CRYSTAL LAKE – Samuel Oginni came to the United States with $25 in his pocket and the American dream in his sights.
After leaving Nigeria in 1975, Oginni worked tenaciously to provide for his family, and in doing so, he became one of Crystal Lake's most well-respected and successful businessmen. Oginni owned Crystal Lake Pontiac GMC for 16 years before selling the dealership in 2011 because of health problems and a tanking economy.
On Saturday, Oginni died at Centegra Hospital-Woodstock. He was 59 years old.
After arriving in America, Oginni put himself through school at Bemidji State University in Minn. He then went to Morehead State to get his master's degree in business.
Oginni met his wife, Sally MacArthur, by challenging her to a tennis match in Brainerd, Minn. She won, and the two were married in 1982.
Oginni and his family moved to Crystal Lake in 1995, and he became owner of Crystal Lake Pontiac GMC. General Motors sought Oginni out through a minority dealership program and lent him some money to start the business.
Oginni was so successful that he paid the loan back in two years.
From there, the accolades began flowing in for Oginni. He was the Crystal Lake Chamber of Commerce Member of the Year in 2006. He was listed on Black Enterprise Magazine’s top 100 auto dealers in 2007. And he was a member of the board of directors at the General Motors Minority Dealers Association for about a decade.
“He loved owning a dealership. He loved everything about the dealership,” said Dina Kasper, who worked closely with Oginni as the dealership's office manager since 2004. “He had an amazing work ethic. Nothing ever stopped him.”
If there was one thing Oginni valued more than his business, it was his family, Kasper said.
“He loved his family,” she said. “He bought his wife flowers every Sunday from Jewel.”
Crystal Lake Mayor Aaron Shepley said Oginni was a leader in the community whose positive attitude left a lasting impact on the city.
"I would have to say that he was one of the most positive people that I think I've ever encountered," Shepley said. "It's hard not to be impacted by someone who has an attitude like that."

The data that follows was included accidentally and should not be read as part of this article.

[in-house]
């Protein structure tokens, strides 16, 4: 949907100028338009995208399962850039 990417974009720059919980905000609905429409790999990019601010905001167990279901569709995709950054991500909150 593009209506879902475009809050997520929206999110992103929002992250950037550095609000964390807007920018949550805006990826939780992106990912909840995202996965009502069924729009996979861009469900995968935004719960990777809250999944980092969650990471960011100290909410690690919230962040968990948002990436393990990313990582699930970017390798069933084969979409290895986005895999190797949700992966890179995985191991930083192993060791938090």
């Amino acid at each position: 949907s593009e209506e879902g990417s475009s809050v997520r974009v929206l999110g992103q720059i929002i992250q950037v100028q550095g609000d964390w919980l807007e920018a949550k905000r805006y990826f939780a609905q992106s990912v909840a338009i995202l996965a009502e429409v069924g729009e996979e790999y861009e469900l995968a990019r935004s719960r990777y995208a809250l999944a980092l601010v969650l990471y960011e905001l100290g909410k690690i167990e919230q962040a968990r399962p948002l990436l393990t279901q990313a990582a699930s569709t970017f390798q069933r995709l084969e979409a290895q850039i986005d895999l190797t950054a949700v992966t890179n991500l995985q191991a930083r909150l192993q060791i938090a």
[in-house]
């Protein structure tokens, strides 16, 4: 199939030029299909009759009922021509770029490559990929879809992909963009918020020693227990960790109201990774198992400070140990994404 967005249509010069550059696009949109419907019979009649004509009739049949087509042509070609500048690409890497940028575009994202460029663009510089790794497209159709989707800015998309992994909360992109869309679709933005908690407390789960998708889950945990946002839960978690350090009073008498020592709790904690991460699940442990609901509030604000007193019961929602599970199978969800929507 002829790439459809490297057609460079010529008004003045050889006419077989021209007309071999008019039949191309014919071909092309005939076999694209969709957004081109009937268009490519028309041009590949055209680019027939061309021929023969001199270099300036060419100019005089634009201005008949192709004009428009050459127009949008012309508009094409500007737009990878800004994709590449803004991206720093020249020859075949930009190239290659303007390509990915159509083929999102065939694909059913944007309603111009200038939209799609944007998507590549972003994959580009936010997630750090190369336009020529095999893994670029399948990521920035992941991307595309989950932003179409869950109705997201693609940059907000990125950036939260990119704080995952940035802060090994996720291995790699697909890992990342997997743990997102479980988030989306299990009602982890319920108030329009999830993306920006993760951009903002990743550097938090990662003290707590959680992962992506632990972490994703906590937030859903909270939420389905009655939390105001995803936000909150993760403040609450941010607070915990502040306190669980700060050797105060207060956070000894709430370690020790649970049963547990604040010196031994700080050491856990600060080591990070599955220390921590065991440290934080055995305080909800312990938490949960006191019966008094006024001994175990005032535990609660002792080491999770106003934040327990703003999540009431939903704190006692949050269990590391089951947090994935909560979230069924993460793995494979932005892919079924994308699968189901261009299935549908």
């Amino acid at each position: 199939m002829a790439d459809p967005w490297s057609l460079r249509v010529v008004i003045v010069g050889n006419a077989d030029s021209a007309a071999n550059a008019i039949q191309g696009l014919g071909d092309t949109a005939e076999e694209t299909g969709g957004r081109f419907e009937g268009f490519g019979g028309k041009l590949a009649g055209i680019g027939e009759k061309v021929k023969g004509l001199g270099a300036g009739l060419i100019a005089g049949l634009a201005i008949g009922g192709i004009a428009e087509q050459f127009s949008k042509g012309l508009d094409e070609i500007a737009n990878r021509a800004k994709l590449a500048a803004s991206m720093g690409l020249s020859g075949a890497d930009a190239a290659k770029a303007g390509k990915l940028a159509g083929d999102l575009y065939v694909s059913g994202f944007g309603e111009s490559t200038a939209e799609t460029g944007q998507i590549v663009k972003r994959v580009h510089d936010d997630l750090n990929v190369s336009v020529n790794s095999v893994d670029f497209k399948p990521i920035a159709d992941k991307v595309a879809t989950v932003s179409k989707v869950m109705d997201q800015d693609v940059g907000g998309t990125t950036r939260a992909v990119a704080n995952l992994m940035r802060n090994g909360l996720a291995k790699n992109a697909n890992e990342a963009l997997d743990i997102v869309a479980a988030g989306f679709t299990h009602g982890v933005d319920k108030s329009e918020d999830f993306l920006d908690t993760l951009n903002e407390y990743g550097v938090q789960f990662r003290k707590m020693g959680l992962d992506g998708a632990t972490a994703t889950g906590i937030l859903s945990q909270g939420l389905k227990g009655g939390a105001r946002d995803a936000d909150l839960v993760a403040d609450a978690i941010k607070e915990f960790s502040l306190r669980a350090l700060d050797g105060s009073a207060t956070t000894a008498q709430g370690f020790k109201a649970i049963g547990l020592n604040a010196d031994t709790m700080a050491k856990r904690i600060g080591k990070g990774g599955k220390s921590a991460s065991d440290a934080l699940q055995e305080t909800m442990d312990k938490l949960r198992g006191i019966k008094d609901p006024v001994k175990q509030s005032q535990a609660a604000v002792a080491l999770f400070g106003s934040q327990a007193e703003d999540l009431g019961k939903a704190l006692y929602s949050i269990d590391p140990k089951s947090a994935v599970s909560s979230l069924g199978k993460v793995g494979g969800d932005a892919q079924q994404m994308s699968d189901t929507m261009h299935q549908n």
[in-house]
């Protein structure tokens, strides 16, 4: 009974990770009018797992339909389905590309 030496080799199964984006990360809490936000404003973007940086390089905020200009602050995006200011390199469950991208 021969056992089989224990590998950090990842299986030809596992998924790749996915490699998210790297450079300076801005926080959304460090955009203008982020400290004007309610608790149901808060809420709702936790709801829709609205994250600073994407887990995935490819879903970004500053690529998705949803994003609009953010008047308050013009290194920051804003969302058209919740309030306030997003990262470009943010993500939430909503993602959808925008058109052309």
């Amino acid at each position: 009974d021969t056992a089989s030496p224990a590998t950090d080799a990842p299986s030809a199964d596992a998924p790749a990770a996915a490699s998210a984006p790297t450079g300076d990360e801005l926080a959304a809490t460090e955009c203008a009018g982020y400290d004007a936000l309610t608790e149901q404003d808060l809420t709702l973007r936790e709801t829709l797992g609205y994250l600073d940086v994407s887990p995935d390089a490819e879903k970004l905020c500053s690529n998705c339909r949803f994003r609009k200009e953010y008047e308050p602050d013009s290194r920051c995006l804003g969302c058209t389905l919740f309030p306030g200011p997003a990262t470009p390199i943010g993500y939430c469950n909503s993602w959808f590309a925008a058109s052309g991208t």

Shepley said he attended a Rotary Club meeting with Oginni--which Oginni attended regularly--and said at the end of the meeting members would go around the room and put a dollar in a basket for something they were happy for. Oginni would put in two or three at a time.
"We was grateful, very happy, and very positive no matter what the circumstances," Shepley said.
The recession hit Oginni's dealership hard in 2008. His business was in doubt when GM decided to eliminate Pontiac from its future plans, but the company, still believing in Oginni, granted him a Buick franchise.
But during tight financial times, people's wallets stayed closed and cars remained on the lot.
Crystal Lake Chamber President Gary Reece remembered chatting with Oginni in 2009 when the business was in serious financial trouble.
“His business was being put through the wringer,” Reece said. “The auto companies were taking a beating. But Sam always had a smile. He was a man of deep faith.
“I can't even begin to tell you what that man was going through with his business.”
At the same time, Oginni was going through a different, more serious type of trouble.
In 2010, Oginni was diagnosed with emphysema. He had a double-lung transplant in 2011.
His health problems and the difficult economy were too much for Oginni, and he sold his dealership in August 2011.
The dealership, now called Courtesy Buick GMC, retained many of the employees who worked for Oginni. Kasper said the office won't be the same without Oginni stopping by.
“The girls at Courtesy Buick will really miss him,” she said.